Neuroprotective effects of basic fibroblast growth factor following spinal cord contusion injury in the rat

Thomas Lee, Barth A. Green, W. Dalton Dietrich, Robert P. Yezierski

Research output: Contribution to journalArticlepeer-review

77 Scopus citations


Cytokines and neurotrophic factors have been implicated in the pathophysiology of injury to the central nervous system. While some cytokines are considered pro-inflammatory, other factors promote neuronal growth and survival. The present study investigated the neuroprotective effects of interleukins 1 (IL-1), 4 (IL-4), and 6 (IL-6), nerve growth factor (NGF), ciliary neurotrophic factor (CNTF), and basic fibroblast growth factor (bFGF) in a contusion model of spinal cord injury. Female Sprague-Dawley rats (n = 55) sustained a 10-g weight-drop injury to the lower thoracic spinal cord (T10) from a height of 12.5 mm using the NYU impactor. A micro-infusion system (Alzet minipump) was used to continuously deliver drugs or vehicle directly into the epicenter of the contused spinal cord starting 1 or three h postinjury. At the end of 7 days, animals were perfused and the cords removed for histopathological analysis. Longitudinal serial sections were cut on a freezing microtome and stained with cresyl violet. Areas of central necrosis, partial preservation, and total zone of tissue injury were identified and traced by an independent reviewer using a computer based imaging system. The mean total zone of injury in five animals receiving vehicle infusion was 18.04 ± 4.20 mm3. The mean zone of partial preservation in these animals was 16.46 ± 3.32 mm. Basic fibroblast growth factor reduced the total zone of injury by 33% [p < 0.01, least significant difference (LSD) of Fisher] in five animals and the zone of partial preservation by 32% (p < 0.01, LSD of Fisher) when compared to controls. There were trends toward reduction in total zone of injury and zone of partial preservation in rats treated with IL-4, CNTF, and NGF versus vehicle; however, none of these reached statistical significance. No significant differences were observed between animals receiving vehicle versus bFGF treatment commencing 3 h after injury. These data demonstrate that the continuous intramedullary infusion of bFGF initiated one hour after moderate contusion injury of the spinal cord significantly reduces the total zone of injury and the zone of partial preservation. These results support the further investigation and possible future clinical application of bFGF in the treatment of acute spinal cord contusion injury.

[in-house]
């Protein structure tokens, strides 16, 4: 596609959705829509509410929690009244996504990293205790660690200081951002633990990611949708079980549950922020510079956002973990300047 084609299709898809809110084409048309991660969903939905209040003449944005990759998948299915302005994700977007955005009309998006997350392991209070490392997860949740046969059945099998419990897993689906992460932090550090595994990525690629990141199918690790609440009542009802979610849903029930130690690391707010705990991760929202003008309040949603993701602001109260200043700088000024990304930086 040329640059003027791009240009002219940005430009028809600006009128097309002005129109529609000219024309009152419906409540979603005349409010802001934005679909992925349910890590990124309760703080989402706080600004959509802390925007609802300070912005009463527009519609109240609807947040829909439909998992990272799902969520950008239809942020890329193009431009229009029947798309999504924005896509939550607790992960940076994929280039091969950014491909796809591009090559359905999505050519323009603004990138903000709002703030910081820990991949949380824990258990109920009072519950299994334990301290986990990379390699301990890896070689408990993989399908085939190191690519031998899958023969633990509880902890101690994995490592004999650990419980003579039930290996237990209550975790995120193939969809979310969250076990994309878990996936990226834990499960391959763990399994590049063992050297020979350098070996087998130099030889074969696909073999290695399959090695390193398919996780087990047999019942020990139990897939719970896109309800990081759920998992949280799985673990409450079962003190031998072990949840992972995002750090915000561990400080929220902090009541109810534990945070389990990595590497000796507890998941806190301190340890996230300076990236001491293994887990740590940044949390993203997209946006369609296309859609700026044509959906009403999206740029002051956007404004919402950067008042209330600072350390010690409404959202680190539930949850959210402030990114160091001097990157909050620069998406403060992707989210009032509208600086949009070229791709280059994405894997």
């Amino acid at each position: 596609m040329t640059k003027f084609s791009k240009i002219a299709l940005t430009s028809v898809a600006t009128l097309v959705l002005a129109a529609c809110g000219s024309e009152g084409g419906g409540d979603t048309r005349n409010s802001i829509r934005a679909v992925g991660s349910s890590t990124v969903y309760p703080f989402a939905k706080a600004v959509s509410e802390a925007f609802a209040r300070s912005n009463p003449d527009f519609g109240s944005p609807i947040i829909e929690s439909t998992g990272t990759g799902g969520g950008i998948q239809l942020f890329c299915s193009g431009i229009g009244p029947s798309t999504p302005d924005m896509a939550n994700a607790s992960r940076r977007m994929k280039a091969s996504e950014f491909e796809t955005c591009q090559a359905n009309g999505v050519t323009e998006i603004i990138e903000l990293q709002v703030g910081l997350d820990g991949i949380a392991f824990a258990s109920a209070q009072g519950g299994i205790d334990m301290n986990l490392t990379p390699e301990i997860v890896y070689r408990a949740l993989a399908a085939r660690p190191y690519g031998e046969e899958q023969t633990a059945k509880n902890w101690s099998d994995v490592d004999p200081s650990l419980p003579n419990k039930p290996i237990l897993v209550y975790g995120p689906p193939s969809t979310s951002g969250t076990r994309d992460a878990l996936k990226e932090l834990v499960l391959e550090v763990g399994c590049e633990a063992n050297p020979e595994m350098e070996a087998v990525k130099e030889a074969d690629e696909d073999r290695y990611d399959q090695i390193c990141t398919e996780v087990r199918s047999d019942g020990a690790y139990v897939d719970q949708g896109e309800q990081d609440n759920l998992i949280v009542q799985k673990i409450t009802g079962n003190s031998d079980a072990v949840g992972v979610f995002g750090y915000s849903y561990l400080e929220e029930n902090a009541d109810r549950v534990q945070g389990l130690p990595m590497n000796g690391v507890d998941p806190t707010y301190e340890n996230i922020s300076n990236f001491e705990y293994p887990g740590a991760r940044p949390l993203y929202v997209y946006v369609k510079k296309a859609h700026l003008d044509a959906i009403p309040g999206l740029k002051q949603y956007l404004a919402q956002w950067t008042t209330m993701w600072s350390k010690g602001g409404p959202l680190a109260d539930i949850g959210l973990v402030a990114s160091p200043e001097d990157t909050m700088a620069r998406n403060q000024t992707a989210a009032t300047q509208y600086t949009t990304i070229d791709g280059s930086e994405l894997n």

Original languageEnglish (US)
Pages (from-to)347-356
Number of pages10
JournalJournal of neurotrauma
Issue number5
StatePublished - May 1999


  • Ciliary neurotrophic factor
  • Cytokine
  • Interleukin-4
  • Nerve growth factor
  • Neurotrophic factor

ASJC Scopus subject areas

  • Clinical Neurology
  • Neuroscience(all)


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